By Dr. Robbie Lloyd
“Coming through COVID” is very strong message that we all share with each other these days. It is understandable after more than a year of lock downs, watching many people suffer all over the world, waiting for a vaccine, and wondering when will it all be over.
This message also carries timely echoes from some well worn uses of the expression “coming through.”
Coming through can mean “continuing to exist despite difficulties.” It can also mean “doing what is expected and making the grade,” and “successfully achieving a pleasing result.” In the arts it is used to mean that an artist’s personality came through in their work. And in communication terms it means “the message came through loud and clear.”
For Christians at this time of year, preparing for Easter and Palm Sunday on 28 March, it is a time to reflect on the conflicted messages in the journey of Jesus coming through Jerusalem.
Some thought he was going to lead a revolution against the Romans and end the occupation. Others felt a surge of something spiritually uplifting was about to burst forth, as Old Testament scripture (Zechariah 9:9 and 14:4) predicted the Messiah would arrive from the Mount of Olives through the East Gate.
Ultimately Jesus was coming through to his death, and the crowds proved to be very human and fluctuating in their allegiance to this “saviour” who came through on a humble donkey. It was over to the early Christians to come together and help each other survive from them on, carrying the messages of love, compassion and forgiveness that Jesus had taught them.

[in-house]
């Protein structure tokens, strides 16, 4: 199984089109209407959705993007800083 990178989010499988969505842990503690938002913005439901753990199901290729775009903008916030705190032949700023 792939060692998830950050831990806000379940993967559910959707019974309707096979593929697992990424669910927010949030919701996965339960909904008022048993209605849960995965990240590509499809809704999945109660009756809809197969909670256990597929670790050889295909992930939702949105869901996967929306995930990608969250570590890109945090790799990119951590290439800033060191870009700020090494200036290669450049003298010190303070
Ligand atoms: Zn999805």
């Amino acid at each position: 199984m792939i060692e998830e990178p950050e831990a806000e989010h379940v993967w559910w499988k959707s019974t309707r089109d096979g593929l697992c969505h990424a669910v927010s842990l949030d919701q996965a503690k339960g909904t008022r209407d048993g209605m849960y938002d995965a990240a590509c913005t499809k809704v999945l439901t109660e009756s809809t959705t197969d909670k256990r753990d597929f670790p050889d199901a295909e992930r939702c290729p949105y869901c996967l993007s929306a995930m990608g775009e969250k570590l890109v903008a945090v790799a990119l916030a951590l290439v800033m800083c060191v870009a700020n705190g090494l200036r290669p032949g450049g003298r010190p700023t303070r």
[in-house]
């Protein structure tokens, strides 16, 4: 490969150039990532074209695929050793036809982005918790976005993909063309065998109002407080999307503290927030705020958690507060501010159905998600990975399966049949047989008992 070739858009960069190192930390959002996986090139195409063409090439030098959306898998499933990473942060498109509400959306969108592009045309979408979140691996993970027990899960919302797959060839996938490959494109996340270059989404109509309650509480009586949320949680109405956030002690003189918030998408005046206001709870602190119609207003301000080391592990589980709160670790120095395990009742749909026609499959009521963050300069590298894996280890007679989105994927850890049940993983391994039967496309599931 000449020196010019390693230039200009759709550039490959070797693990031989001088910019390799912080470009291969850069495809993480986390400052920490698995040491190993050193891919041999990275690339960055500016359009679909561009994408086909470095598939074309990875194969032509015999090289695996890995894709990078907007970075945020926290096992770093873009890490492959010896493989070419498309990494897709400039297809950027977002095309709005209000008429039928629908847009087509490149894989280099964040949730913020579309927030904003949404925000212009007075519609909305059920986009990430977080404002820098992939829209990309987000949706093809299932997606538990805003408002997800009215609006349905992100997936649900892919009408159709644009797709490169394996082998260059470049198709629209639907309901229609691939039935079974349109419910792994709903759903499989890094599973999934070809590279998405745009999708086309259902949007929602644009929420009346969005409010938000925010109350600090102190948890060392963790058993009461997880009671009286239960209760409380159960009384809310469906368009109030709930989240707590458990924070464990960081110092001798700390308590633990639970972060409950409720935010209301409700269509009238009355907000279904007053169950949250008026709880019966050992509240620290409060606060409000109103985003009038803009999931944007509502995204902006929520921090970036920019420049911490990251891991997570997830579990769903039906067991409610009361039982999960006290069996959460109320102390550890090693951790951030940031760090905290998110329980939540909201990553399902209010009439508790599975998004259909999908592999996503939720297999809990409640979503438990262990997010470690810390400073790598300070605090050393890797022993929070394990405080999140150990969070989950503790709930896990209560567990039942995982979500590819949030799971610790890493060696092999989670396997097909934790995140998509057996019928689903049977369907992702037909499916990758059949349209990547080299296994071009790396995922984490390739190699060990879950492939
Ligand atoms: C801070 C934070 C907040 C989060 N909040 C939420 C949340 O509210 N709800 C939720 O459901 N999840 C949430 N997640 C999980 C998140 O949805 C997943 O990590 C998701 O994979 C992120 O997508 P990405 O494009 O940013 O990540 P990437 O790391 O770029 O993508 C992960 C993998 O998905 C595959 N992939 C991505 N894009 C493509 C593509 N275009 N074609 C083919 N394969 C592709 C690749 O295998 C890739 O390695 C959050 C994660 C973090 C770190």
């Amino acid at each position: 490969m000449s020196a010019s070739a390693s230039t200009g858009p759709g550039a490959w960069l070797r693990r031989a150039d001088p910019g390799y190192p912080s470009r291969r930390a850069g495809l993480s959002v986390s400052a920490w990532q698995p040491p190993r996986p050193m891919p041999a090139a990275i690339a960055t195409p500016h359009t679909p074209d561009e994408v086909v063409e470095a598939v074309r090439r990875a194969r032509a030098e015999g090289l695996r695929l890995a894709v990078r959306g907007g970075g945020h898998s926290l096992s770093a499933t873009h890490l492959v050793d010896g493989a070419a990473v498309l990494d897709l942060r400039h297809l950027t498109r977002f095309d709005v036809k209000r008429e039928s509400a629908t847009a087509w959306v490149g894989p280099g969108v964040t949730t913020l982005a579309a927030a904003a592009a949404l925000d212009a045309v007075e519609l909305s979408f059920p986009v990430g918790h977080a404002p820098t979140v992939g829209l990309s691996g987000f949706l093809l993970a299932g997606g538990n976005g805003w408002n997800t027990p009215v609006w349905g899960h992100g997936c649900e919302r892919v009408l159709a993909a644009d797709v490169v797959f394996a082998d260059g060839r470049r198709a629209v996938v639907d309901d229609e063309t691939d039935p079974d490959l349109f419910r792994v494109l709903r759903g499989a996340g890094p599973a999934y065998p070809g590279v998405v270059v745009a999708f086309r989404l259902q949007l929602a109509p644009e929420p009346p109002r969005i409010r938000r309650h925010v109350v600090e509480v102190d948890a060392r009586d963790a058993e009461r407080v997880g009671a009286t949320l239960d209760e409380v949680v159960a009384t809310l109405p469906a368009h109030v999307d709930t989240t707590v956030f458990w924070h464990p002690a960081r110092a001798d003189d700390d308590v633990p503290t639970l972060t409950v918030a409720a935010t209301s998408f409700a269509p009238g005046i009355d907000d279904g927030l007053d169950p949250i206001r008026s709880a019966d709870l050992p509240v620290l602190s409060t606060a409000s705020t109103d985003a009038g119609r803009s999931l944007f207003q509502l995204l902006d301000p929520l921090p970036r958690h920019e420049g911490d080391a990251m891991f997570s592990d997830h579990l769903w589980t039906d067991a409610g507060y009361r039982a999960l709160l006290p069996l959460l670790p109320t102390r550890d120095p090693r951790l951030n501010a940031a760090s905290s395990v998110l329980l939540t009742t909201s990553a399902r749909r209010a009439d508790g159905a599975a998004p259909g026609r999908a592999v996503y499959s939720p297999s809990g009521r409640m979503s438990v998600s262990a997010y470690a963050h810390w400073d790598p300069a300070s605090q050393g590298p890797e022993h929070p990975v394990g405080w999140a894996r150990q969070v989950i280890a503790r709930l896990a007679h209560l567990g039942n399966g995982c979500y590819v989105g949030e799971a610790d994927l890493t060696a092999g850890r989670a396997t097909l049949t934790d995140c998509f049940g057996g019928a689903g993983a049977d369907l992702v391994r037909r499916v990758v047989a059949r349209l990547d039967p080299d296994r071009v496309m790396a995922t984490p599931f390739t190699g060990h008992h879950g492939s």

With everything we know about what happened in ancient times and now today, for us to “come through” the unpredictable way life rolls, we need to do it Together and we need to Actively Care for each other.
Catholic schools and parishes are perfect places to express this care, especially as we come through to the other side of COVID. And a modern expression for how this can work is to form a Community of Practice. This is simply a group of people with a clear intention and passion to work together on a set of activities that they all believe in, and to get organised to be able to keep learning how to do things in mutually supportive ways.
You can read more about this concept developed by French Canadian anthropologist Etienne Wenger in the late 80s and early 90s: http://www.communityofpractice.ca/.
That sounds a bit like a Pastoral Care Plan for a local parish, or the way schools can decide to take on caring for the elderly, the homeless, those with mental health challenges, and so on.
This Easter season, if you believe your community is going to come through COVID stronger and more intentionally connected to each other, perhaps consider exploring setting up your own Community of Practice to make that idea a practical reality.